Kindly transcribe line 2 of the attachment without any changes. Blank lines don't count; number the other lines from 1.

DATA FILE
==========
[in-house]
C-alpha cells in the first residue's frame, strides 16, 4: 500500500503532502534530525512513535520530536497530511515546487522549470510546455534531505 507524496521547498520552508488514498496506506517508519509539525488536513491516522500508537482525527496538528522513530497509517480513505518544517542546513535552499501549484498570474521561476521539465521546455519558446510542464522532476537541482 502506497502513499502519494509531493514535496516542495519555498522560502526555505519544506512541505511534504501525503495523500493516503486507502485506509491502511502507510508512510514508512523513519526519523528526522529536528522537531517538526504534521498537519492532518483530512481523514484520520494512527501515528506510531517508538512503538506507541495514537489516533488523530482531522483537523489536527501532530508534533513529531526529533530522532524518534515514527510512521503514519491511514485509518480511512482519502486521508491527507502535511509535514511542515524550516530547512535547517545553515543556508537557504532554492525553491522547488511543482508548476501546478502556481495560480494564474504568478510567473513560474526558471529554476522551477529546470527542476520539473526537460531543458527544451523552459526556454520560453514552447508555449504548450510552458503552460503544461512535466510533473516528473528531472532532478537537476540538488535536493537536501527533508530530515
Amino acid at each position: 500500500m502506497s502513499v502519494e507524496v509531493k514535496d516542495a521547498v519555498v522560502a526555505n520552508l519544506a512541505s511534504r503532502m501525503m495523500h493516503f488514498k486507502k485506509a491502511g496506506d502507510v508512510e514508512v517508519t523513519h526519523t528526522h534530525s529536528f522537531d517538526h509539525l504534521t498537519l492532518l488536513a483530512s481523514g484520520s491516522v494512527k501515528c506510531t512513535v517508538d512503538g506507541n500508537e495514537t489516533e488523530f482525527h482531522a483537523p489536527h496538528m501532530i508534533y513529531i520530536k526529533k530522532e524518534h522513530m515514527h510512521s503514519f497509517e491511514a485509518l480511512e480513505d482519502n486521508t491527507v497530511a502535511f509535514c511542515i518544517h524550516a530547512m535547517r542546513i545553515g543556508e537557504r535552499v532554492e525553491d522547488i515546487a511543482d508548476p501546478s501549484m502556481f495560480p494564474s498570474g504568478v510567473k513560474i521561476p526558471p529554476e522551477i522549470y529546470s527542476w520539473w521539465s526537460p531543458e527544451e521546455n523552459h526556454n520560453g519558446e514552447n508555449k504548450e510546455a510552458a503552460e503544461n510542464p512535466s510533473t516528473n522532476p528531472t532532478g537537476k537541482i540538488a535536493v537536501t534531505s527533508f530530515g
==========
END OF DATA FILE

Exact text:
C-alpha cells in the first residue's frame, strides 16, 4: 500500500503532502534530525512513535520530536497530511515546487522549470510546455534531505 507524496521547498520552508488514498496506506517508519509539525488536513491516522500508537482525527496538528522513530497509517480513505518544517542546513535552499501549484498570474521561476521539465521546455519558446510542464522532476537541482 502506497502513499502519494509531493514535496516542495519555498522560502526555505519544506512541505511534504501525503495523500493516503486507502485506509491502511502507510508512510514508512523513519526519523528526522529536528522537531517538526504534521498537519492532518483530512481523514484520520494512527501515528506510531517508538512503538506507541495514537489516533488523530482531522483537523489536527501532530508534533513529531526529533530522532524518534515514527510512521503514519491511514485509518480511512482519502486521508491527507502535511509535514511542515524550516530547512535547517545553515543556508537557504532554492525553491522547488511543482508548476501546478502556481495560480494564474504568478510567473513560474526558471529554476522551477529546470527542476520539473526537460531543458527544451523552459526556454520560453514552447508555449504548450510552458503552460503544461512535466510533473516528473528531472532532478537537476540538488535536493537536501527533508530530515